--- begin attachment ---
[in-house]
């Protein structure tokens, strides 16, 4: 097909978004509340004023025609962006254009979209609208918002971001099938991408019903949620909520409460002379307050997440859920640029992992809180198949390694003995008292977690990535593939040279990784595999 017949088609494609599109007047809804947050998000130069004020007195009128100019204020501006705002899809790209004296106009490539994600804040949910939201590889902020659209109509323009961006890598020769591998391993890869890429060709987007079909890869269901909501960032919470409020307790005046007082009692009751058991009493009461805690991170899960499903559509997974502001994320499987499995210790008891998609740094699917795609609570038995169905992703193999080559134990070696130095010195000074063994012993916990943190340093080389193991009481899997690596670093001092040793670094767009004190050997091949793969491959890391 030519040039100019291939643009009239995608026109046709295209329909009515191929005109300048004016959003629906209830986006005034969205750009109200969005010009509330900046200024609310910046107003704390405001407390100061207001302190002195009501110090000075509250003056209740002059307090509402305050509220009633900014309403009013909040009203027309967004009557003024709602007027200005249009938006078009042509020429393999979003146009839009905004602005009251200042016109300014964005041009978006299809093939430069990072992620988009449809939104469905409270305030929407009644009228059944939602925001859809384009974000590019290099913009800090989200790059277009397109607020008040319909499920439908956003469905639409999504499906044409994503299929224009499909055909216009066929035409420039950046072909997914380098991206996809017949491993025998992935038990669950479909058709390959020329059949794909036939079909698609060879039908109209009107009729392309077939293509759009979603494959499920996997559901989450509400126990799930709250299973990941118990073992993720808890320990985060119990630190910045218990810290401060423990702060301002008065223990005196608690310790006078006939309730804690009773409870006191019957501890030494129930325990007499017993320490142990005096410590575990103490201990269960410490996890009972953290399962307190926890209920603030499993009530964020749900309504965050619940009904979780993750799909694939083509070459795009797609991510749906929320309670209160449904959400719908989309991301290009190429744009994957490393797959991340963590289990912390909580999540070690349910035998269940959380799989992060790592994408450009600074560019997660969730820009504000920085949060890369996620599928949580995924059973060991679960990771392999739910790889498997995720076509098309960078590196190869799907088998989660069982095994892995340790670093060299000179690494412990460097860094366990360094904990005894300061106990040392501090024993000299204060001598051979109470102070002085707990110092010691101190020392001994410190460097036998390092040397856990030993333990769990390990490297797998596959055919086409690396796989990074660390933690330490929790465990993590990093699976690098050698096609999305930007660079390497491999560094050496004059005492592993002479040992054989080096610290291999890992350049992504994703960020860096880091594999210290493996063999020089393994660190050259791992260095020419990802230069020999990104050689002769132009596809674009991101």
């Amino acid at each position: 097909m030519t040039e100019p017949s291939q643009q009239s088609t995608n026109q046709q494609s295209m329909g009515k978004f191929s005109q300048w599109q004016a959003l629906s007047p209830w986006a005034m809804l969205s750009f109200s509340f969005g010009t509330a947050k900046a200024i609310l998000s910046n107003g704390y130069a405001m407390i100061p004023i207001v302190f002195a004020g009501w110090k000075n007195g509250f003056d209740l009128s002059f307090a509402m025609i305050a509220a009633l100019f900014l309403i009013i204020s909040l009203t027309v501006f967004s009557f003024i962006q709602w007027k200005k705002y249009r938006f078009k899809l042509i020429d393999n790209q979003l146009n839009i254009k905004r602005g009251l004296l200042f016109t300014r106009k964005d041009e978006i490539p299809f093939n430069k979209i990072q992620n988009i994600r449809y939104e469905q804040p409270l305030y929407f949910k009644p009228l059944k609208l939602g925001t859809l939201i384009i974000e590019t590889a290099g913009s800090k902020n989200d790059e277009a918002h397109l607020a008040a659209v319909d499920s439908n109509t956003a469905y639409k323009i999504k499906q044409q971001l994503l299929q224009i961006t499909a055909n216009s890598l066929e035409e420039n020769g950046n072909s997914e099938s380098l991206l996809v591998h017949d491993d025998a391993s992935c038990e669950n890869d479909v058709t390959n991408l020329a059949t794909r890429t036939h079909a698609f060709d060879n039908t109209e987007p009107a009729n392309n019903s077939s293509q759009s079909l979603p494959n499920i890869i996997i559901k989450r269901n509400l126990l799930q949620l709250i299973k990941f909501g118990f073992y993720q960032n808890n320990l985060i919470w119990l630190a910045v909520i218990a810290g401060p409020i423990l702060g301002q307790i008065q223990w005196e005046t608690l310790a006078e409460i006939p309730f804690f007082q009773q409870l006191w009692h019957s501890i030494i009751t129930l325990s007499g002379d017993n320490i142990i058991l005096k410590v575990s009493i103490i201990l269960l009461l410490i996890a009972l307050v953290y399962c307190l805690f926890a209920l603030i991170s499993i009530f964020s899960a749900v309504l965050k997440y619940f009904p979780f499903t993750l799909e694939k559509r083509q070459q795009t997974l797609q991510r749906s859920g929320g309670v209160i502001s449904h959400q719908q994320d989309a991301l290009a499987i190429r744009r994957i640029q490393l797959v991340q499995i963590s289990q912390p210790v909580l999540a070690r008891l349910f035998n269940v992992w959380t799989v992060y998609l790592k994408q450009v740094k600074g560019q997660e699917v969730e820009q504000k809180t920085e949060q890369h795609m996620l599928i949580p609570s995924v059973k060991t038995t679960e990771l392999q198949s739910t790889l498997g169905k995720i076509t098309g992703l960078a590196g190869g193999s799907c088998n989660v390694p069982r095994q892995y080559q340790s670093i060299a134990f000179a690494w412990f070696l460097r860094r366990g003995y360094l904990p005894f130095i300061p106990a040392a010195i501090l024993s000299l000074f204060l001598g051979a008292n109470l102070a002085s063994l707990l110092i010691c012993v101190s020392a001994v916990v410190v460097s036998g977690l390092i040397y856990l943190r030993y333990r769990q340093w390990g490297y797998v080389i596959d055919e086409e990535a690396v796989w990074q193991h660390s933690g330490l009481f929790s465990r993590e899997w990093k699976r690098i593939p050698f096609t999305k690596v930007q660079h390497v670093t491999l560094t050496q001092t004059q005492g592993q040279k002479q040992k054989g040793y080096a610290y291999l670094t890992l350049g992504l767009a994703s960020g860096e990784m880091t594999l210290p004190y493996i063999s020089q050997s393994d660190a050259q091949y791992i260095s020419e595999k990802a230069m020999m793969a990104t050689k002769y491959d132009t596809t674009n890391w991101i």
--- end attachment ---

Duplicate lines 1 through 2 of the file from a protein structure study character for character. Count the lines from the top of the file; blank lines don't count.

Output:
[in-house]
């Protein structure tokens, strides 16, 4: 097909978004509340004023025609962006254009979209609208918002971001099938991408019903949620909520409460002379307050997440859920640029992992809180198949390694003995008292977690990535593939040279990784595999 017949088609494609599109007047809804947050998000130069004020007195009128100019204020501006705002899809790209004296106009490539994600804040949910939201590889902020659209109509323009961006890598020769591998391993890869890429060709987007079909890869269901909501960032919470409020307790005046007082009692009751058991009493009461805690991170899960499903559509997974502001994320499987499995210790008891998609740094699917795609609570038995169905992703193999080559134990070696130095010195000074063994012993916990943190340093080389193991009481899997690596670093001092040793670094767009004190050997091949793969491959890391 030519040039100019291939643009009239995608026109046709295209329909009515191929005109300048004016959003629906209830986006005034969205750009109200969005010009509330900046200024609310910046107003704390405001407390100061207001302190002195009501110090000075509250003056209740002059307090509402305050509220009633900014309403009013909040009203027309967004009557003024709602007027200005249009938006078009042509020429393999979003146009839009905004602005009251200042016109300014964005041009978006299809093939430069990072992620988009449809939104469905409270305030929407009644009228059944939602925001859809384009974000590019290099913009800090989200790059277009397109607020008040319909499920439908956003469905639409999504499906044409994503299929224009499909055909216009066929035409420039950046072909997914380098991206996809017949491993025998992935038990669950479909058709390959020329059949794909036939079909698609060879039908109209009107009729392309077939293509759009979603494959499920996997559901989450509400126990799930709250299973990941118990073992993720808890320990985060119990630190910045218990810290401060423990702060301002008065223990005196608690310790006078006939309730804690009773409870006191019957501890030494129930325990007499017993320490142990005096410590575990103490201990269960410490996890009972953290399962307190926890209920603030499993009530964020749900309504965050619940009904979780993750799909694939083509070459795009797609991510749906929320309670209160449904959400719908989309991301290009190429744009994957490393797959991340963590289990912390909580999540070690349910035998269940959380799989992060790592994408450009600074560019997660969730820009504000920085949060890369996620599928949580995924059973060991679960990771392999739910790889498997995720076509098309960078590196190869799907088998989660069982095994892995340790670093060299000179690494412990460097860094366990360094904990005894300061106990040392501090024993000299204060001598051979109470102070002085707990110092010691101190020392001994410190460097036998390092040397856990030993333990769990390990490297797998596959055919086409690396796989990074660390933690330490929790465990993590990093699976690098050698096609999305930007660079390497491999560094050496004059005492592993002479040992054989080096610290291999890992350049992504994703960020860096880091594999210290493996063999020089393994660190050259791992260095020419990802230069020999990104050689002769132009596809674009991101």